Howell recounts history of U.S. Holocaust Council and gays
The Washington Blade
1408 U Street, N.W.
Washington, D.C. 20009
May 4, 1999 (by fax to 202-797-7040)
[published in the May 14, 1999 issue of The Washington Blade]
To the Editor:
The Blade's excellent article “Museum recounts lives of Gay Holocaust victims” (Blade, April 30) provides a comprehensive summary of the many ways in which the U.S. Holocaust Memorial Museum here in Washington honors the memory of the thousands of gays murdered by the Nazi regime.
But one point of more recent history needs to be clarified.
Roberta Bennett, the only openly gay member currently serving on the U.S. Holocaust Memorial Council, is quoted: “From the beginning, the museum has recognized that it was not only Jews who suffered during the Holocaust.” Klaus Müller, the outstanding openly gay program director at the Museum, has said much the same thing on many occasions.
But, in fact, in the late 1970’s and early 1980’s there was tremendous controversy about whether gay victims should be memorialized at all.
The Holocaust Commission appointed by President Jimmy Carter issued its report and recommendations in 1979 without once alluding to the existence of the gay victims. The National Gay Task Force (as it was then known) protested this omission vigorously, but got nowhere with the Carter Administration and eventually moved on to other issues. Tom Chorlton of our own organization, then known as the Gay Activists Alliance, picked up the ball as the new U.S. Holocaust Memorial Council was being formed in the early days of the Reagan Administration. Eventually I was to spearhead our group’s efforts to ensure that the gay victims of the Holocaust would not be deliberately forgotten.
Luckily, the new Executive Director of the Holocaust Memorial Council was Monroe Freedman, who had served as an attorney on behalf of several gay groups in Washington. Mr. Freedman was sympathetic to our concerns and told us that if we secured the documentation about the gay victims, he would make sure it was called to the attention of the Council members. Such documentation already existed, thanks to the exhaustive research of Professor Rudiger Lautmann of the University of Bremen. The late Clint Hockenberry of D.C., through his role with what was then called the International Gay Association, made the contacts to get an English translation of that documentation into our hands. We presented it to Mr. Freedman, who disseminated the results to all Council members.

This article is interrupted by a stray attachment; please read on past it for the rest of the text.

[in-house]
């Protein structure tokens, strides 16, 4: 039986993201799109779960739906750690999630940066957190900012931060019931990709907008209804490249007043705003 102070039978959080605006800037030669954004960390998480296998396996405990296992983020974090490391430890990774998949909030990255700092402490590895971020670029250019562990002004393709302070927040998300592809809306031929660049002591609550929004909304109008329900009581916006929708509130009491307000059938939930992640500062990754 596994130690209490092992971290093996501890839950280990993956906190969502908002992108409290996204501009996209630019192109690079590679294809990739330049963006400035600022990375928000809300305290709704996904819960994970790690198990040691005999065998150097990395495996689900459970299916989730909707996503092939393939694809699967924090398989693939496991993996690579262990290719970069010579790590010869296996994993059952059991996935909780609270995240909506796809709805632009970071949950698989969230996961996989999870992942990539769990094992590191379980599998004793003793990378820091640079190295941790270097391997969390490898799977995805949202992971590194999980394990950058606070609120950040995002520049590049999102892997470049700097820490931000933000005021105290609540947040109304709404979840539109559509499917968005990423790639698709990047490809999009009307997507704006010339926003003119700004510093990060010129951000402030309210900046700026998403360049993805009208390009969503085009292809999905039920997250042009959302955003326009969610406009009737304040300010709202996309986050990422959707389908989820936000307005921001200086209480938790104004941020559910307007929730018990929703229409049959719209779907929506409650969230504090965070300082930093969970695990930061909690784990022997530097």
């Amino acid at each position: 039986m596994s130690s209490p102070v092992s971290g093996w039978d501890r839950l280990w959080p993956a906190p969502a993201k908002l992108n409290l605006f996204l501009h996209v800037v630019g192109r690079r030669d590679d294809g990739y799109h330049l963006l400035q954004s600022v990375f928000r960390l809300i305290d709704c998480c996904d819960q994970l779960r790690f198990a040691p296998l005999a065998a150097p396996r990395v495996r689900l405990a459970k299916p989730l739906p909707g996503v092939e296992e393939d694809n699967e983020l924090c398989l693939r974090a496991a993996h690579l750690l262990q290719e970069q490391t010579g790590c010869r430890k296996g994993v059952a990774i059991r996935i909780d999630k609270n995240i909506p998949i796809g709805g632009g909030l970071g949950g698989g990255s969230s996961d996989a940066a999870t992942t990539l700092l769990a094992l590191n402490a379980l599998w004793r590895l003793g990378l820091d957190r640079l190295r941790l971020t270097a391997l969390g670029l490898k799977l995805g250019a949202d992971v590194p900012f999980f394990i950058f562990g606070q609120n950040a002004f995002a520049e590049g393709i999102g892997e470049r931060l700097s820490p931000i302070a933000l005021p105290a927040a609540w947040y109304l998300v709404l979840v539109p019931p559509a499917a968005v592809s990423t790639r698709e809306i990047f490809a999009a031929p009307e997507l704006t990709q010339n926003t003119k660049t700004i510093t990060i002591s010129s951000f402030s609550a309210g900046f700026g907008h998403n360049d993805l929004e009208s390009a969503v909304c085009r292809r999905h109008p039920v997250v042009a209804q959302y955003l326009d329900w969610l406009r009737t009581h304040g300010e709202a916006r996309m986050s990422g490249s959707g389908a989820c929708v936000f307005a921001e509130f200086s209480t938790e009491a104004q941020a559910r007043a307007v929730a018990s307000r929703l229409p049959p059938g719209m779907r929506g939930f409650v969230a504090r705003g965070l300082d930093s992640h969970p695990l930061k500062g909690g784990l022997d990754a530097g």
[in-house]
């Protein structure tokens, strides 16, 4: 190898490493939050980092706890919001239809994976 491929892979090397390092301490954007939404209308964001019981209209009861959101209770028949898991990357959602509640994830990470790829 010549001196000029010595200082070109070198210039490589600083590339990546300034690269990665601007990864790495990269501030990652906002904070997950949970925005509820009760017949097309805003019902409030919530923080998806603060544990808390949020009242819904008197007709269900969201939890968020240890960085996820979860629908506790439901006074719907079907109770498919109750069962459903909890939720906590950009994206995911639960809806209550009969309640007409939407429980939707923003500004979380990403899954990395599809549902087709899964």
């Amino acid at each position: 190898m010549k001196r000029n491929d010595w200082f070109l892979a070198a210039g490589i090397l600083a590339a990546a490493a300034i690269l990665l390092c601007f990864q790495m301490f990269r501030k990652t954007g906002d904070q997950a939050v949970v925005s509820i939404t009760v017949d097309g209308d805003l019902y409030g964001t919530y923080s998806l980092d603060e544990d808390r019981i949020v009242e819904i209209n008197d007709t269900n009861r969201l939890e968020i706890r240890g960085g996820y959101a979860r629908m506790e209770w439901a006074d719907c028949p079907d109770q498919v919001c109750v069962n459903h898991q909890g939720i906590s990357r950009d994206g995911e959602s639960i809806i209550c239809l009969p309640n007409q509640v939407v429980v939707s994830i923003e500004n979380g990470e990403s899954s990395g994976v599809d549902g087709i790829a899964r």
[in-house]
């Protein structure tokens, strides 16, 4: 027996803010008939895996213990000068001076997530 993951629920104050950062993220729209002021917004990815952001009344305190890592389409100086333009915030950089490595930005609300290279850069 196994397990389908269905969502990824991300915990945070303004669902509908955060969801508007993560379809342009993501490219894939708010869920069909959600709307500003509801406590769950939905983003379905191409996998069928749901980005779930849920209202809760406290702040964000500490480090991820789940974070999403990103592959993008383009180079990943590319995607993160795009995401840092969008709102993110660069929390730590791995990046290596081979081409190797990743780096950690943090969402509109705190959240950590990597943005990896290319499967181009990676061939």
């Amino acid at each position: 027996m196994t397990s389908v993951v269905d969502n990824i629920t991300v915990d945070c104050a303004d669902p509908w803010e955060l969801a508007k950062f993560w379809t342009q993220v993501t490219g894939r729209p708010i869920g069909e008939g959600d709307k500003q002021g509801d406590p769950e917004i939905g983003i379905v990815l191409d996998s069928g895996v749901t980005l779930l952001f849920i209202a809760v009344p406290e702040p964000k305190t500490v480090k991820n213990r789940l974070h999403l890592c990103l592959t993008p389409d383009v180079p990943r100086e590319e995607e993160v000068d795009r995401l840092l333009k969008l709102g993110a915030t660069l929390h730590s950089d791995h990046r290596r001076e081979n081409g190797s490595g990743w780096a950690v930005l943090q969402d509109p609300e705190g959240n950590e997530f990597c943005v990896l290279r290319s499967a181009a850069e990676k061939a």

Even that solid and irrefutable proof did not sway some Council members, who steadfastly argued either that only the Jewish victims should be commemorated in the Holocaust Memorial Museum or else that gays should not be included because they were sinners and criminals.
The dispute was resolved with finality in early 1983 by Elie Wiesel, the Council Chair, who insisted that the Museum must include all Holocaust victims, not only the Jewish ones, and that the historical record clearly proved that gays were among those deliberately targeted for persecution by the Nazis. Mr. Wiesel’s towering moral authority was not questioned. The Council and the Museum have never since wavered in their total commitment to the full historical truth.
To this day, I consider helping to pave the way to that victory as the most gratifying accomplishment of my own career as a gay activist. Everyone connected with it receives my continuing appreciation.
Craig Howell, President
Gay & Lesbian Activists Alliance